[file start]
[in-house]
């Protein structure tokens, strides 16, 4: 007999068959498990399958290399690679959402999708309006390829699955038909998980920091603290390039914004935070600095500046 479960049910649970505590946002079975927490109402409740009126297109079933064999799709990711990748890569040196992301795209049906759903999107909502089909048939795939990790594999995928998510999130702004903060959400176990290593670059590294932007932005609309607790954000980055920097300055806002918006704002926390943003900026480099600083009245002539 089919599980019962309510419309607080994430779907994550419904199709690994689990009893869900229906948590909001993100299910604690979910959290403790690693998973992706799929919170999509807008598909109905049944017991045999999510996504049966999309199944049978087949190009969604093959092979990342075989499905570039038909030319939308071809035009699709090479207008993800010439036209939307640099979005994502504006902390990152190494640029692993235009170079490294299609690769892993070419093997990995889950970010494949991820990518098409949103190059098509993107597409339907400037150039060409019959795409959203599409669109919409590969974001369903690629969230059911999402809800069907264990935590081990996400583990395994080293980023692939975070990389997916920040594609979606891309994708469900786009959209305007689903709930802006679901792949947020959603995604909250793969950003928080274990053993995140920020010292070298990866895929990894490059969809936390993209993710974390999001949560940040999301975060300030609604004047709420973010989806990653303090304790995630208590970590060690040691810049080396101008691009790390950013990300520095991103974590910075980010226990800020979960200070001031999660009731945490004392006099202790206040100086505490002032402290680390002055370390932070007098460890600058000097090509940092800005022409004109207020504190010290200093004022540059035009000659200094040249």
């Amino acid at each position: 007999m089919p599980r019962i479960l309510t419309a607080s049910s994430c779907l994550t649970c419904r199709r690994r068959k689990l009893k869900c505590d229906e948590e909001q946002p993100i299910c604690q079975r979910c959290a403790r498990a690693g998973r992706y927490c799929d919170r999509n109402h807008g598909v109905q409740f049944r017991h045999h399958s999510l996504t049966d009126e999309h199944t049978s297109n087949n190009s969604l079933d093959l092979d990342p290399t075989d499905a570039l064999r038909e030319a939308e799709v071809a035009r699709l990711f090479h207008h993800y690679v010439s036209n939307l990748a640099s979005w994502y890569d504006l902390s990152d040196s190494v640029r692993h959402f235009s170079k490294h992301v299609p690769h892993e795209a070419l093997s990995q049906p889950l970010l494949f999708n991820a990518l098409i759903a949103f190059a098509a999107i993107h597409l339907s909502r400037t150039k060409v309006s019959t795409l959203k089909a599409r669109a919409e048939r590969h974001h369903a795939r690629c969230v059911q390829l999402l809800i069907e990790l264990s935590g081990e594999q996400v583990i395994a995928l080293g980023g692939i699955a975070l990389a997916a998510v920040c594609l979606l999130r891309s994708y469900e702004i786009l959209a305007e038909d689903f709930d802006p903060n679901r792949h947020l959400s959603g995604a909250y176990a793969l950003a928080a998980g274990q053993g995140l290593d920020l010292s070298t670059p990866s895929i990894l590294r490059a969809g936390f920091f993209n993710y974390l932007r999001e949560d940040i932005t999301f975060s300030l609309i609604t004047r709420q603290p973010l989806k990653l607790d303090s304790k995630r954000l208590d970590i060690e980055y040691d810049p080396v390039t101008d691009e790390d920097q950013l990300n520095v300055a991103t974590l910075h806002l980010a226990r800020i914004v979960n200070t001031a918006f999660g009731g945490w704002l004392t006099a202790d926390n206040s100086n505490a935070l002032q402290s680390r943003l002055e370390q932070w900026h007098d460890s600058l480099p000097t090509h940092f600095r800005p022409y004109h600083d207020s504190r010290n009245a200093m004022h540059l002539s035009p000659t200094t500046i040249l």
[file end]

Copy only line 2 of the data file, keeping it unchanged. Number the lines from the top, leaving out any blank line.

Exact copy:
């Protein structure tokens, strides 16, 4: 007999068959498990399958290399690679959402999708309006390829699955038909998980920091603290390039914004935070600095500046 479960049910649970505590946002079975927490109402409740009126297109079933064999799709990711990748890569040196992301795209049906759903999107909502089909048939795939990790594999995928998510999130702004903060959400176990290593670059590294932007932005609309607790954000980055920097300055806002918006704002926390943003900026480099600083009245002539 089919599980019962309510419309607080994430779907994550419904199709690994689990009893869900229906948590909001993100299910604690979910959290403790690693998973992706799929919170999509807008598909109905049944017991045999999510996504049966999309199944049978087949190009969604093959092979990342075989499905570039038909030319939308071809035009699709090479207008993800010439036209939307640099979005994502504006902390990152190494640029692993235009170079490294299609690769892993070419093997990995889950970010494949991820990518098409949103190059098509993107597409339907400037150039060409019959795409959203599409669109919409590969974001369903690629969230059911999402809800069907264990935590081990996400583990395994080293980023692939975070990389997916920040594609979606891309994708469900786009959209305007689903709930802006679901792949947020959603995604909250793969950003928080274990053993995140920020010292070298990866895929990894490059969809936390993209993710974390999001949560940040999301975060300030609604004047709420973010989806990653303090304790995630208590970590060690040691810049080396101008691009790390950013990300520095991103974590910075980010226990800020979960200070001031999660009731945490004392006099202790206040100086505490002032402290680390002055370390932070007098460890600058000097090509940092800005022409004109207020504190010290200093004022540059035009000659200094040249």